Eddie Watkins
Jun 10, 2009 rated it really liked it  ·  review of another edition
Shelves: japanese-fiction
Pure simple enchantment, with a healthy helping of farts. Soseki set out to write a “haiku-novel” and Kusamakura does bear many resemblances to Basho’s haiku travel book, The Narrow Road to the Deep North; but it is less a novel than a treatise on “aesthetic living”, which in the context of this book is akin to a path to enlightenment. So it is filled with asides, with brief discourses on how to live “non-emotionally”, free from petty social entanglements, so to clear the way for reaching the “h ...more
Oct 19, 2012 rated it really liked it  ·  review of another edition
Shelves: fiction, japan


AS FOR THE FOLLOWING 6 WELL-WISHERS: Sonja, Ben, Aubrey, *Bar*, Garima, and Aziz, please move your 'Like' by reclicking your 'Like' on this review (for 'Unlike') then click 'Like' on this one for the right book review: thanks for your kind help. However, I have
Emilio Berra
Aug 31, 2017 rated it really liked it  ·  review of another edition
Shelves: letto
"... nel paese delle candide nuvole"
La trama del romanzo non è di per sé molto rilevante : si tratta del percorso di un viandante, durante il quale incontra luoghi e persone, storie suggestive, ma soprattutto l'ambiente naturale nelle sue varie forme e meraviglie. La voce narrante è quella di un artista, poeta e pittore, capace di posare lo sguardo sulla bellezza ovunque sia.
Nel libro, oltre a questo tema e profondamente legato a esso, emerge la piena e serena accettazione della caducità delle
Jan 04, 2017 rated it liked it  ·  review of another edition
Shelves: fiction, japan
Formerly translated in an edition entitled "The Three-Cornered World" by Alan Turney, this is a new translation by Meredith McKinney. Reading this compact novel by Natsume Soseki was similar to reading a haiku-like one that requires literary interpretations according to, I think, one's interests, backgrounds and appreciation. The more we read it farther from Chapter 1 onwards, we'd gradually realize why Soseki has rightly been acclaimed as " the father of modern Japanese literature" and in his o ...more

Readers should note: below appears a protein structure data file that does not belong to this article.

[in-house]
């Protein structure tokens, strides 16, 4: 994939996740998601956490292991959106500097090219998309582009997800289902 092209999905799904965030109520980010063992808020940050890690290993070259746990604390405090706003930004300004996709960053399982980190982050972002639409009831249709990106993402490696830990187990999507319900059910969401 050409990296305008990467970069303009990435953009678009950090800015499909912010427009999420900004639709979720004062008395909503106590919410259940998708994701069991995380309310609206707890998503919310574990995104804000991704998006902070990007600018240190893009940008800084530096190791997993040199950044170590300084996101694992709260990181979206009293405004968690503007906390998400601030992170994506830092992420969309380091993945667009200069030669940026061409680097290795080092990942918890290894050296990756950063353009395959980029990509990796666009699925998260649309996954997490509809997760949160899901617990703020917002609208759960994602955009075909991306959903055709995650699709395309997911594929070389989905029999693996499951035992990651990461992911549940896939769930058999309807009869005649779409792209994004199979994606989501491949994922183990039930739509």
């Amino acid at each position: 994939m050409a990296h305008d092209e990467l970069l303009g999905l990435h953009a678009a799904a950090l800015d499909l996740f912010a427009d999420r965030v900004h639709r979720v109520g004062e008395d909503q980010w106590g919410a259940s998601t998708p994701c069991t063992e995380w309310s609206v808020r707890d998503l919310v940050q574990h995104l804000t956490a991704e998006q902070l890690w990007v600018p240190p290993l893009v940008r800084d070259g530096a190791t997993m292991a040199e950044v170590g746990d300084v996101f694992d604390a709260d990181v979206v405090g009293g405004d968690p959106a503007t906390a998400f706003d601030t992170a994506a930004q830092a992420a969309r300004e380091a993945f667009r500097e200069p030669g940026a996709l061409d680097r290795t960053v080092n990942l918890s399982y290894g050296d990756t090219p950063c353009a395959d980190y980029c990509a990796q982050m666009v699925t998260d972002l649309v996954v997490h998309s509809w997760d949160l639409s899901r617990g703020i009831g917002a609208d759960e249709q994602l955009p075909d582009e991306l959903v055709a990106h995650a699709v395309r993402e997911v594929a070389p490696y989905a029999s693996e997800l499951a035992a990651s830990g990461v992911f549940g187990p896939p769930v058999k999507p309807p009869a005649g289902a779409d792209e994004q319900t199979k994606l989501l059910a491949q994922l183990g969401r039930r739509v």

Jun 15, 2015 rated it it was amazing  ·  review of another edition
A Note on the Translation
Suggestions for Further Reading


Mar 28, 2014 rated it it was amazing  ·  review of another edition
This book was really lovely and refreshing to read.
From the start I was captivated by the nice sense of peace
and beauty.
The narrator is so interesting as he describes what it means to
be a true artist but he is also very funny at times.
Made me think a lot about when I look at a piece of art and
really like it but can't explain why that this is ok as the artist
just wants you to feel the emotion he is trying to portrait.
Also makes you realise that just by appreciating nature and beauty
you are an art
Hà Nguyệt  Linh
Jul 12, 2016 rated it really liked it  ·  review of another edition
Shelves: my-favourites
Hồi bạn tặng cuốn này đã bảo: mi thích vẽ với tính mi rứa chắc sẽ thích cuốn này. Mình nhìn bản với vẻ mặt: ta ứ tin đâu nhá, định lừa ta với mấy cuốn văn học Nhật sầu thảm rồi nhìn ta tự sát chứ gì. Mà lật ra trang đầu tiên đã phủ phục quy hàng với nó ngay:

"Theo lí trí thì gặp trở ngại. Theo tình cảm thì bị cuốn theo. Theo chí hướng riêng thì bế tắc. Nhìn theo kiểu nào thì thế giới con người cũng là một nơi khó sống.
Khi cảm thấy khó sống quá thì người ta thích tìm đến nơi nào dễ chịu. Và khi nh
If Kokoro is a study of loneliness, this is a study of beauty - that's what I thought after the first pages and it's still appropriate after I read the end.

The style is extremely poetical. Sōseki even goes as far as to focus on description of landscape, clothing and objects instead of plot. Nevertheless, there is a plot. I sometimes found it hard to wait for it to continue as the protagonist wanders through untouched nature far from civilization and watches everything from the viewpoint of a pai
Jul 29, 2012 rated it did not like it  ·  review of another edition
Recommends it for: No one
Shelves: overrated, novels
I am an artist
So listen to me.
I am an artist
So don't you dare
Count my farts.
I dread getting in the bus in the morning. It's exhausting at that hour when I'm still half occupying the world of dreams and I sit down there and reality materializes in front of me and slaps me rudely on the face to wake me up and force me to join it. And it is there in the bus that I see people forcing themselves to go do their dehumanizing jobs. It is there that I can feel the alienation emanating from them. I can see it in their faces that are resembling more and more the cogs they were rec ...more
Nov 06, 2017 rated it really liked it
The Three-Cornered World

By Natsume Soseki (1867-1916)

This short novel, written in the first person, is the story of an artist (maybe the author himself) who is tired of the stress of city life in Tokyo.
He decides to travel to a mountain region to resource himself in nature and a quiet. He only takes his color box for painting and a notepad for writing poems.
He stays at an ancient and more or less deserted hot spring thermal establishment and sets out on day trips in the surrounding country for